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'There's an incredible excitement about Mumbai'

Last updated on: January 14, 2011 14:51 IST

'There's an incredible excitement about Mumbai'

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Shloka Nath, Gateway House


As London gears up to host the 2012 Summer Olympics, Boris Johnson, the Mayor of London, tells Gateway House's Shloka Nath what Mumbai can take away from London's plans for renewal and expansion. Johnson likens Mumbai's vibrancy and potential to that of London's appeal.

What similarities do you see in some of the challenges faced by both Mumbai and London as a city?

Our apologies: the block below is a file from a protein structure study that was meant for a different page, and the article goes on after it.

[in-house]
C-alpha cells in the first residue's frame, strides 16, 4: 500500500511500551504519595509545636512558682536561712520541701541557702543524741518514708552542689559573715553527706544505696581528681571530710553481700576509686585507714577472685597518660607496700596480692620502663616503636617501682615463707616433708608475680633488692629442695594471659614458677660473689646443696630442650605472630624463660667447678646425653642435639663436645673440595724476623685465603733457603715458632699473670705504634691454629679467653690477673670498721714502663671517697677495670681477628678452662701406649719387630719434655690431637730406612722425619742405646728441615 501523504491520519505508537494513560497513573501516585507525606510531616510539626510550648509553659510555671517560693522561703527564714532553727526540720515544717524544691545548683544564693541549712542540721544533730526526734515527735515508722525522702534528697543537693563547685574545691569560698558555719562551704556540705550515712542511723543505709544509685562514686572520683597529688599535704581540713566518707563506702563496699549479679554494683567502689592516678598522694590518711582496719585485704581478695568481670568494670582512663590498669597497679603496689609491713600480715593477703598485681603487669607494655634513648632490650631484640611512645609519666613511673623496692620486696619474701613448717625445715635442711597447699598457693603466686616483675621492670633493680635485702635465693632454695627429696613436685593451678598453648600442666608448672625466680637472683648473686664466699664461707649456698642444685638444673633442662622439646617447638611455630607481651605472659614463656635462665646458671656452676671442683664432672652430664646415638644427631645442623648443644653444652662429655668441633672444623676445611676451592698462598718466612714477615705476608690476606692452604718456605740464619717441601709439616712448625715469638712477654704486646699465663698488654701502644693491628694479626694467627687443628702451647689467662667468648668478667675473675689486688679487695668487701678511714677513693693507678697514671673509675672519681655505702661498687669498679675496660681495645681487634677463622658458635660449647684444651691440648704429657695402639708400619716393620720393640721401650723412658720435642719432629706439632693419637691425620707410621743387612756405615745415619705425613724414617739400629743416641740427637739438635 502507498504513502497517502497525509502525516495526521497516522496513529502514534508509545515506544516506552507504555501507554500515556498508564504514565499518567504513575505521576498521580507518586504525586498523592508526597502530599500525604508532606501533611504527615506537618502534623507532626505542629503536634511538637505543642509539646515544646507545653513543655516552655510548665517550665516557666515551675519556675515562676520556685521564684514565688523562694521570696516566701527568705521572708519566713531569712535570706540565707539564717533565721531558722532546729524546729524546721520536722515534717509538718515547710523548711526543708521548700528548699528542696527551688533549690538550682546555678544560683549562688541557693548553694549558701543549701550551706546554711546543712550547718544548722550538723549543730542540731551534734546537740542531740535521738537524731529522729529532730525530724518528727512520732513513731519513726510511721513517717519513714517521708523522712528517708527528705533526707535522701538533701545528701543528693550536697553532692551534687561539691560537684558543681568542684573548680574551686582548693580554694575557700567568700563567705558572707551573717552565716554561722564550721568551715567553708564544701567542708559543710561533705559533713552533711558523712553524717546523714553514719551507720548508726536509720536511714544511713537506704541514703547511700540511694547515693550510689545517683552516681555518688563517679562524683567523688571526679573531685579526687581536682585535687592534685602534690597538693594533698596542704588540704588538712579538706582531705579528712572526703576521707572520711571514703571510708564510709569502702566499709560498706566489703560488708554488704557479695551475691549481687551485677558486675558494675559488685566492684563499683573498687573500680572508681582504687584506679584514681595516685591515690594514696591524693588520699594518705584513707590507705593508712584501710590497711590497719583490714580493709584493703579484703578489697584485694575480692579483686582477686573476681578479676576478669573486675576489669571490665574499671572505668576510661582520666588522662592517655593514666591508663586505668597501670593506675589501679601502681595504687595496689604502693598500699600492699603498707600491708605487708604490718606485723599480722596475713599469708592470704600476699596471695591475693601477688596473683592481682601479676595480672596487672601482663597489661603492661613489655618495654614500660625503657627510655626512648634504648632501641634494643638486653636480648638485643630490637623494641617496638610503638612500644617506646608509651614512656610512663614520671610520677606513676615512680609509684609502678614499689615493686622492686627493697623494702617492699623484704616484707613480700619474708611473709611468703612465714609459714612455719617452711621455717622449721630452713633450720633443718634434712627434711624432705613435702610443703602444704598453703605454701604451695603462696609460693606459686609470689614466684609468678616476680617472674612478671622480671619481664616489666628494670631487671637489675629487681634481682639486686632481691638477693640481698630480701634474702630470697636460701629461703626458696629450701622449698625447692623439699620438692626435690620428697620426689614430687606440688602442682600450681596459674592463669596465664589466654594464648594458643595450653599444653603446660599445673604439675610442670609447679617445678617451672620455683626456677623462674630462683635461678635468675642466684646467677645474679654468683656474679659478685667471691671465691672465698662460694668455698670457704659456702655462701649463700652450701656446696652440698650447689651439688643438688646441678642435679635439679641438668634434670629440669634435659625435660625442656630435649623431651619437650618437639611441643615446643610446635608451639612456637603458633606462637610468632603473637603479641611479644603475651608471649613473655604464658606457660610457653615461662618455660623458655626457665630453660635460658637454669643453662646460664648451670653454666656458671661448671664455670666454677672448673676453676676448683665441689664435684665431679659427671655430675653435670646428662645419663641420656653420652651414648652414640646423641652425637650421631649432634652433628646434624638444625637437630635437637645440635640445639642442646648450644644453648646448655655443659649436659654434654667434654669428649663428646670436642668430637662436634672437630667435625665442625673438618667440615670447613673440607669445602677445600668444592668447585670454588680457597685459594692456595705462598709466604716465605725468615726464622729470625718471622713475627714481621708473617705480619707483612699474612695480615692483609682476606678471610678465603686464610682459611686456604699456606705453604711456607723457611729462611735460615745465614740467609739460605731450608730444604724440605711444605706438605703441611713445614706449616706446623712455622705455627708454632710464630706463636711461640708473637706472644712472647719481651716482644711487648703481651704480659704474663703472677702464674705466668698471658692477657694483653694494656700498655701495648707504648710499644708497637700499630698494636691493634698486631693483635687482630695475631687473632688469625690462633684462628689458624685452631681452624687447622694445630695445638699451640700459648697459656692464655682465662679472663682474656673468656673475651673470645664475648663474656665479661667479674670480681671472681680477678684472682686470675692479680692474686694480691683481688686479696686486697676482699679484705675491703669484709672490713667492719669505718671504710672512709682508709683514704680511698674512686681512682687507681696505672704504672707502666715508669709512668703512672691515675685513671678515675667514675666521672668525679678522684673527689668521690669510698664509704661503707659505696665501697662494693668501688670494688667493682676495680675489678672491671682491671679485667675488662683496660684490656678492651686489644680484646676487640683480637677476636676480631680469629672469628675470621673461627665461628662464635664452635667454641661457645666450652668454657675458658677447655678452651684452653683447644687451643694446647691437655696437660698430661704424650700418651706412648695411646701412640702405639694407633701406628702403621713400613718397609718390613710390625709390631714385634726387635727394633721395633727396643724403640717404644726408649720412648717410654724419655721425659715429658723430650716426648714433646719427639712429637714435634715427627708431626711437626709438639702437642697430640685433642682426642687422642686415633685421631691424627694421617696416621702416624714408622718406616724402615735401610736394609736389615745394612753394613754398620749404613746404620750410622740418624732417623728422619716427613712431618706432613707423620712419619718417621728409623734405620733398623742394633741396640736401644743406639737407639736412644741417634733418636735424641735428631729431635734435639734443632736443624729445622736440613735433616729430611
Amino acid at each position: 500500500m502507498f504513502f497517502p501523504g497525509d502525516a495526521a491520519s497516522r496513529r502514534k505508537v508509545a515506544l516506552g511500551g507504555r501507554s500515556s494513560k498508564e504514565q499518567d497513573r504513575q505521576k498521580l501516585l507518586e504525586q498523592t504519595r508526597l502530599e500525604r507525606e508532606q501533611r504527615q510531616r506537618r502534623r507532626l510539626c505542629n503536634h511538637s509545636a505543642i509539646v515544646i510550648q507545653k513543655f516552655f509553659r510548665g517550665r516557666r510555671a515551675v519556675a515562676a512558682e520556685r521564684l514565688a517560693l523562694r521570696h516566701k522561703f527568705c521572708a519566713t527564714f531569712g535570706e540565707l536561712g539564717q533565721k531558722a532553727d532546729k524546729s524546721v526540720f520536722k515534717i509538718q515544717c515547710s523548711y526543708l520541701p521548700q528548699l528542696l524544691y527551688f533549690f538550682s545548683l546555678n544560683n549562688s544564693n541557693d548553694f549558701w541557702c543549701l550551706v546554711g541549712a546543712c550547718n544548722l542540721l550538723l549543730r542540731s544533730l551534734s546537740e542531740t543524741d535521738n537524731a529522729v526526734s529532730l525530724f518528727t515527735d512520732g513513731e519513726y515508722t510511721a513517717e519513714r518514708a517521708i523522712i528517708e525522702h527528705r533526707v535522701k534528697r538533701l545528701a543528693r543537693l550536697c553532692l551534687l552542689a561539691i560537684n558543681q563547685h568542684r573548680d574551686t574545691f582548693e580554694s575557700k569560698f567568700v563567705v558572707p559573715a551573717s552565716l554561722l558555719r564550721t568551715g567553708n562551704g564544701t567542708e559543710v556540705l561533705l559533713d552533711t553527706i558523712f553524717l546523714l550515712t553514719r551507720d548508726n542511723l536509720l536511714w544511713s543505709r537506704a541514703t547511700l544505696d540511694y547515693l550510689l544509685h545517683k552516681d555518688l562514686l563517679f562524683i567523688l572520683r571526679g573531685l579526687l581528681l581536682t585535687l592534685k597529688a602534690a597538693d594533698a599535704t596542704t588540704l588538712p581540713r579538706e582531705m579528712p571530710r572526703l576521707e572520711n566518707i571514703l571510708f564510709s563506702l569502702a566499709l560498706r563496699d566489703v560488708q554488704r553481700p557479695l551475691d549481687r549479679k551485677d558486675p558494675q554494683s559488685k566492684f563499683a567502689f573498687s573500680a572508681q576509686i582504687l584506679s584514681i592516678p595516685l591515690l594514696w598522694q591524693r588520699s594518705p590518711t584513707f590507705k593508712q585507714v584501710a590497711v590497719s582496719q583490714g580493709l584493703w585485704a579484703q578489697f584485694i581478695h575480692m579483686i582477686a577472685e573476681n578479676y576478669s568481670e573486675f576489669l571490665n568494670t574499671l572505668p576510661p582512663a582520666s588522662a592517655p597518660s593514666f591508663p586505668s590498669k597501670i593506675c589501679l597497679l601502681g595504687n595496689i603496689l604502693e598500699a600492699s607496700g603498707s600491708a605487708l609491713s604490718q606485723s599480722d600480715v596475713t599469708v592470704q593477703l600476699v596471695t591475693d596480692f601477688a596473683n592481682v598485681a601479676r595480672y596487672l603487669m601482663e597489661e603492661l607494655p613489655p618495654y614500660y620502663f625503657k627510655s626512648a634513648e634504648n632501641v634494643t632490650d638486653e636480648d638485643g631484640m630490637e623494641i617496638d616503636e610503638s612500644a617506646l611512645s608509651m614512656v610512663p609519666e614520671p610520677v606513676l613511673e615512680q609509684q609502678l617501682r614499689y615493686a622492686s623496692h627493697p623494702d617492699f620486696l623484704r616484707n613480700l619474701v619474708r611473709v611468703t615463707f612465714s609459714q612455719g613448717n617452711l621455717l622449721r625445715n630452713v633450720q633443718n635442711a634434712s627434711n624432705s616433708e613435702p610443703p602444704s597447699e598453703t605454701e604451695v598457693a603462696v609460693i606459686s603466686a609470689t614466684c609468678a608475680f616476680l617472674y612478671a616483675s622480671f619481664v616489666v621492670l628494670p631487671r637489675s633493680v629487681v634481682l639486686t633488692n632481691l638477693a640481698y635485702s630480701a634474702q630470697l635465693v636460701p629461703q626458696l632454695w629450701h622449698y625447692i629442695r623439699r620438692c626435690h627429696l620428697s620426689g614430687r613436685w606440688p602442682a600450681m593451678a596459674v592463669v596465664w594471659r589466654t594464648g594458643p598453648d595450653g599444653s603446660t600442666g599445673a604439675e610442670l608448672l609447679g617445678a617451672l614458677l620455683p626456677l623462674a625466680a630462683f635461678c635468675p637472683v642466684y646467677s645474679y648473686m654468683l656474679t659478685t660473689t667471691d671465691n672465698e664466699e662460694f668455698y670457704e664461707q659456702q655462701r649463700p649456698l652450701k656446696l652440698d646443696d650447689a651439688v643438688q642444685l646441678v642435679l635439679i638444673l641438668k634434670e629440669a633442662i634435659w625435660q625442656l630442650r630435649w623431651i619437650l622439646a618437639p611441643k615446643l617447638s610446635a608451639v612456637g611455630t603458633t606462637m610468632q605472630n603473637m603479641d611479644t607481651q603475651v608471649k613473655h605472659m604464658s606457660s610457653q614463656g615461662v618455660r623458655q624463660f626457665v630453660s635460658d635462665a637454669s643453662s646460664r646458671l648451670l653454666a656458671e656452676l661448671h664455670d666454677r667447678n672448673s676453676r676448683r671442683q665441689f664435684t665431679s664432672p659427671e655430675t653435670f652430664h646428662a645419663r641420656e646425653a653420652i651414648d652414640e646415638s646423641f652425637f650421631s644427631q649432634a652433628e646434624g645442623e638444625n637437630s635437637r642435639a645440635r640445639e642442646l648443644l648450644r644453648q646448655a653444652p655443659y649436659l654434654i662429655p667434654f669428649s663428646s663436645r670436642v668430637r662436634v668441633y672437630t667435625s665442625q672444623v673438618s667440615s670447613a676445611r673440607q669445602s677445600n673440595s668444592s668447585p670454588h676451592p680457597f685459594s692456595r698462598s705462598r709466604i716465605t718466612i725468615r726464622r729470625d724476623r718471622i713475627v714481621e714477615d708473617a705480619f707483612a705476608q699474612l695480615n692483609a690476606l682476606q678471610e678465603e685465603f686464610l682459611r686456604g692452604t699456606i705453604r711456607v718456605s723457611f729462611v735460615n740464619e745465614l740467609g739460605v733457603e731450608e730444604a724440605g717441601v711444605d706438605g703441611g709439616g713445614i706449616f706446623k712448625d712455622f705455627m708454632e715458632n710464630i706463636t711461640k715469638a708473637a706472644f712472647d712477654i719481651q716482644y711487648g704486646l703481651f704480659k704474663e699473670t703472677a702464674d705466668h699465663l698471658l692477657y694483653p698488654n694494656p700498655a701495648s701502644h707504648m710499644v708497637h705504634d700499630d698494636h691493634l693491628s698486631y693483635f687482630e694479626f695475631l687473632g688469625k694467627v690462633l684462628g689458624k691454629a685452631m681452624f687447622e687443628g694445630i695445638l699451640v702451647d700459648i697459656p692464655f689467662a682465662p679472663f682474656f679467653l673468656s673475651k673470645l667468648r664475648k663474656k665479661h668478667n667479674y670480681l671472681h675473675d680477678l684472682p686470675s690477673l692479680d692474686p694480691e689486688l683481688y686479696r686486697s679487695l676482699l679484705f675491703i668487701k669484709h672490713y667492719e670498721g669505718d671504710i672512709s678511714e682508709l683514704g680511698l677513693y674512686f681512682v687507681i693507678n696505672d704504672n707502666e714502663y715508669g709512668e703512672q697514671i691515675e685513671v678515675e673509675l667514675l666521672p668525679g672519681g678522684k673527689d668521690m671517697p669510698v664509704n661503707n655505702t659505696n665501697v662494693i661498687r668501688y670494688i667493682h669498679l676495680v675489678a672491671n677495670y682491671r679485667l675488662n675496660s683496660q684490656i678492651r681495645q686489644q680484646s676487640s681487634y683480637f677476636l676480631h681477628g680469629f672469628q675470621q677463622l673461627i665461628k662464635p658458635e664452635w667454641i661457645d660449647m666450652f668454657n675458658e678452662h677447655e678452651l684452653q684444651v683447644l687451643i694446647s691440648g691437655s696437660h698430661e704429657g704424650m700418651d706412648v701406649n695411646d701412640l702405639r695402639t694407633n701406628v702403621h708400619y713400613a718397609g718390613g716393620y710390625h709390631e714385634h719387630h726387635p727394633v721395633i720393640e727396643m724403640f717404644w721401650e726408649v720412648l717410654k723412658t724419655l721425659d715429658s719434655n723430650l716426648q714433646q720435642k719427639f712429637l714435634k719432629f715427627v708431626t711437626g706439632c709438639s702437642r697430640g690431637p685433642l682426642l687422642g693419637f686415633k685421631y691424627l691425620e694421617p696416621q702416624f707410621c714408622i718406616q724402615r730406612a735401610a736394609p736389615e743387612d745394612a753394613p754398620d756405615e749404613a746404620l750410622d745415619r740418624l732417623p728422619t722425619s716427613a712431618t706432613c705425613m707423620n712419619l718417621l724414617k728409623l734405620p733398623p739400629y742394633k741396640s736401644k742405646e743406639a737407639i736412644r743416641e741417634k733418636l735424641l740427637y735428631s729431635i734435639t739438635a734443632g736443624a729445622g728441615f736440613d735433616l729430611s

London is different from many other cities in that we have a young population and we're likely to grow -- at nothing like the rates of Mumbai, but we will grow over the next few years, right up to 2020-2025, by about 1.3 million.

From a city of already 7.6 million, it's going to get considerably bigger in percentage terms.

And possibly there is a comparison with Mumbai, in that I think it's vital that you put in the infrastructure that a big city needs.

I'm very impressed just coming in to Mumbai, seeing the flyovers now, the big buildings, the new airport at Mumbai, things that weren't here 12 years ago.

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Image: The Mayor of London Boris Johnson cycles back to his office from a health centre in west London.
Photographs: Reuters
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'There's an incredible excitement about Mumbai'